Bring up your favorite text editor. Any editor that can save your work as a text file should do. We like using the standard Windows Notepad program, since all files are automatically saved as text files, so we'll use that for this installment.
Your menus, dialog boxes, windows, and so on may differ from those shown in this tutorial. We've made these steps as generic as possible to accommodate various versions of Windows and other products.
Opening the Editor
If you're using Microsoft Windows, open Notepad by following these steps:
Click the Start button on the Taskbar, normally located at the bottom of your screen (see Figure 2).
Select Run on the Start menu to open the Run dialog box.
Figure 2 Getting ready to run Notepad.
Figure 3 The Run dialog box.
Figure 4 The Notepad editor.
Before typing anything into the editor, it's a good idea to give the new file a name. We'll save our file as guestbook.html.
In Notepad, open the File menu and select Save As (see Figure 5).
In the resulting Save As dialog box, type guestbook.html as the name of your file in the File Name text box (see Figure 6).
Click Save. Notepad now displays the name of your file in the title bar (see Figure 7).
Figure 5 Notepad: The File menu.
Figure 6 Notepad: Saving the file as guestbook.html.
Notice that in Figure 6 we didn't just enter guestbook.html as the filename, but instead prefixed it with the name of the subfolder in which we store all our InformIT files: c:\inetpub\wwwroot\informit\. Your folder name will undoubtedly differ from ours. You will need to know the full path to guestbook.html in order to view it in your web browser.
Figure 7 Notepad: The new (empty) file is saved as guestbook.html.
You're ready to create a form! But first, let's make sure that your browser can view what you type into Notepad.
Testing the Editor-Browser Connection
To make sure that your browser can view the HTML files you create in Notepad, follow these steps:
Enter some random text into Notepad. For example, type The quick brown fox jumped over the lazy dog (see Figure 8).
Save the file again by selecting File, Save from the menu (see Figure 9). After saving the file, you'll be right back where you were in the editor.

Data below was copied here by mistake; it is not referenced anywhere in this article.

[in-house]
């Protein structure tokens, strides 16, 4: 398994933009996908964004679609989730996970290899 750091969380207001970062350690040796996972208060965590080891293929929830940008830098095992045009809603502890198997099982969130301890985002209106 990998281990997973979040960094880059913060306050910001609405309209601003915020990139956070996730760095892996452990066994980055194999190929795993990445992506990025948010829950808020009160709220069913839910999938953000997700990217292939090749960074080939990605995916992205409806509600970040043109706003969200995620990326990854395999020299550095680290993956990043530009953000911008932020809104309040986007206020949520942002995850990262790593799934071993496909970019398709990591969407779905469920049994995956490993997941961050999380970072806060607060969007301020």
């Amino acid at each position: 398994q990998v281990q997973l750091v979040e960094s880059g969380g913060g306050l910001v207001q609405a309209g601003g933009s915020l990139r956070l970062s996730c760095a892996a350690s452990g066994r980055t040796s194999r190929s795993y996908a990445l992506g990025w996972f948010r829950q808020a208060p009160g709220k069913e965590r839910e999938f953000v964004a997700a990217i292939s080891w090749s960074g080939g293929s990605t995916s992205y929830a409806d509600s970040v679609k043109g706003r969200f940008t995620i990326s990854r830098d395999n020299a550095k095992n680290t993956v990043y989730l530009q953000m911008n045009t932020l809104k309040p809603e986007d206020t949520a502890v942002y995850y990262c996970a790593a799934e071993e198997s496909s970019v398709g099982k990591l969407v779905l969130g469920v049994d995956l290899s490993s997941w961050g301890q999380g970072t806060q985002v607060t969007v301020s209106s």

Now, start your favorite web browser and open the new guestbook.html file. We'll assume that everyone knows how to do this step, so we won't go through it in detail. Just note that your home page will differ from ours, and that you don't have to be connected to the Internet to test the browser-editor connection.
Enter file://path_to_folder\guestbook.html in your browser's Address or Location box (see Figure 10).
Press Enter to open the file. Your browser should display the message that you typed in Notepad (see Figure 11).
Figure 8 Notepad: Entering some sample text.
Figure 9 Notepad: Saving the file.
Because the path to the folder where we stored our guestbook.html file is c:\inetpub\wwwroot\informit, we entered file://c:\inetpub\wwwroot\informit\guestbook.html into our browser's Address box. Again, the path to the folder where you stored your guestbook.html may differ from ours.
Figure 10 Browser: Entering the path and filename in the Address bar.
If any folders or subfolders in the path have names containing spaces, you may need to substitute a percent sign (%) for each space to get your browser to find and open the file.
Rather than entering the path and filename, you can choose File, Open and browse with the Open dialog box for the file you want. This method is particularly useful if you store your files deep in the directory structure or on a network.
Figure 11 Browser: Displaying the HTML file (guestbook.html).
Of course, the message is unformatted, since we haven't added any HTML commands to our file yet. But the point wasn't to create a fancy messagejust to make sure that the browser could display what we entered into Notepad. Now we can start creating a form.